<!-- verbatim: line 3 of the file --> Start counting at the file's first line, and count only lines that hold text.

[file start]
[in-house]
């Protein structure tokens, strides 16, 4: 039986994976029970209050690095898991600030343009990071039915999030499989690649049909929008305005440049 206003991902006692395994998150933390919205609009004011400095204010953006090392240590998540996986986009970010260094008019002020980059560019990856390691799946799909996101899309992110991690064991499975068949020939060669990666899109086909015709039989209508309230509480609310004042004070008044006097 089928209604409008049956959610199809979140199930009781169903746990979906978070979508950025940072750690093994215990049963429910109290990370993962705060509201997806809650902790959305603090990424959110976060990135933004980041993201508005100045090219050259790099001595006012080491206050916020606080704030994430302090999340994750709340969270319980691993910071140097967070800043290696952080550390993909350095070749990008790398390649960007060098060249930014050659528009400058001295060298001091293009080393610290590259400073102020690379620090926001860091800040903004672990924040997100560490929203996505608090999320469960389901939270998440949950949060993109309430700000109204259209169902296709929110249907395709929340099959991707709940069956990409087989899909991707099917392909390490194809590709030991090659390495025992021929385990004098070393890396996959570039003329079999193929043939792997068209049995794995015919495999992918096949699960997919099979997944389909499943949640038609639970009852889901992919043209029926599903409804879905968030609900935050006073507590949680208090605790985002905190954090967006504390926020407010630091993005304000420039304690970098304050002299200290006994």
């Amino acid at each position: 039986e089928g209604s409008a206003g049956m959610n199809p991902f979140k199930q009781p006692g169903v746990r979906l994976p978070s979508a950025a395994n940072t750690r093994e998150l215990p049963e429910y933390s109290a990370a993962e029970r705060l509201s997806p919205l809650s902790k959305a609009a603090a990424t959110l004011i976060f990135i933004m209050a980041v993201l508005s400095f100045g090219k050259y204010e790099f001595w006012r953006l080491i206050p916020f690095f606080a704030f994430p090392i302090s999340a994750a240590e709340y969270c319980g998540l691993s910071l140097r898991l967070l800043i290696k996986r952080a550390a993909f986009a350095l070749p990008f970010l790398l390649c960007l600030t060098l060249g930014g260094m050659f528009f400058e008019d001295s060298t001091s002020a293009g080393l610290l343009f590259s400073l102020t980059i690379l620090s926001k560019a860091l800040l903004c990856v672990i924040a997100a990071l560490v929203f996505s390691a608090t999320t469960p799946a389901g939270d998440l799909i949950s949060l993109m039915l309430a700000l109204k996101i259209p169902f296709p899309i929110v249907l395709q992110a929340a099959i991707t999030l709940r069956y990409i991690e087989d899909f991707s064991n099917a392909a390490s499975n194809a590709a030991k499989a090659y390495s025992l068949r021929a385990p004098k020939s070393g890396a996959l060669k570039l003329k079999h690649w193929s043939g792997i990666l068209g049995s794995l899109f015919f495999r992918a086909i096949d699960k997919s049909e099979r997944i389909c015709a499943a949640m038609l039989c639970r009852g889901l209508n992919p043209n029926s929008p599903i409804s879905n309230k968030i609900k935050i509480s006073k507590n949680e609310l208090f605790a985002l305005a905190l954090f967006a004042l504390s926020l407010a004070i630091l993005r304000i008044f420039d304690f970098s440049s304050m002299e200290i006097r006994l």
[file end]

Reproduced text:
């Amino acid at each position: 039986e089928g209604s409008a206003g049956m959610n199809p991902f979140k199930q009781p006692g169903v746990r979906l994976p978070s979508a950025a395994n940072t750690r093994e998150l215990p049963e429910y933390s109290a990370a993962e029970r705060l509201s997806p919205l809650s902790k959305a609009a603090a990424t959110l004011i976060f990135i933004m209050a980041v993201l508005s400095f100045g090219k050259y204010e790099f001595w006012r953006l080491i206050p916020f690095f606080a704030f994430p090392i302090s999340a994750a240590e709340y969270c319980g998540l691993s910071l140097r898991l967070l800043i290696k996986r952080a550390a993909f986009a350095l070749p990008f970010l790398l390649c960007l600030t060098l060249g930014g260094m050659f528009f400058e008019d001295s060298t001091s002020a293009g080393l610290l343009f590259s400073l102020t980059i690379l620090s926001k560019a860091l800040l903004c990856v672990i924040a997100a990071l560490v929203f996505s390691a608090t999320t469960p799946a389901g939270d998440l799909i949950s949060l993109m039915l309430a700000l109204k996101i259209p169902f296709p899309i929110v249907l395709q992110a929340a099959i991707t999030l709940r069956y990409i991690e087989d899909f991707s064991n099917a392909a390490s499975n194809a590709a030991k499989a090659y390495s025992l068949r021929a385990p004098k020939s070393g890396a996959l060669k570039l003329k079999h690649w193929s043939g792997i990666l068209g049995s794995l899109f015919f495999r992918a086909i096949d699960k997919s049909e099979r997944i389909c015709a499943a949640m038609l039989c639970r009852g889901l209508n992919p043209n029926s929008p599903i409804s879905n309230k968030i609900k935050i509480s006073k507590n949680e609310l208090f605790a985002l305005a905190l954090f967006a004042l504390s926020l407010a004070i630091l993005r304000i008044f420039d304690f970098s440049s304050m002299e200290i006097r006994l």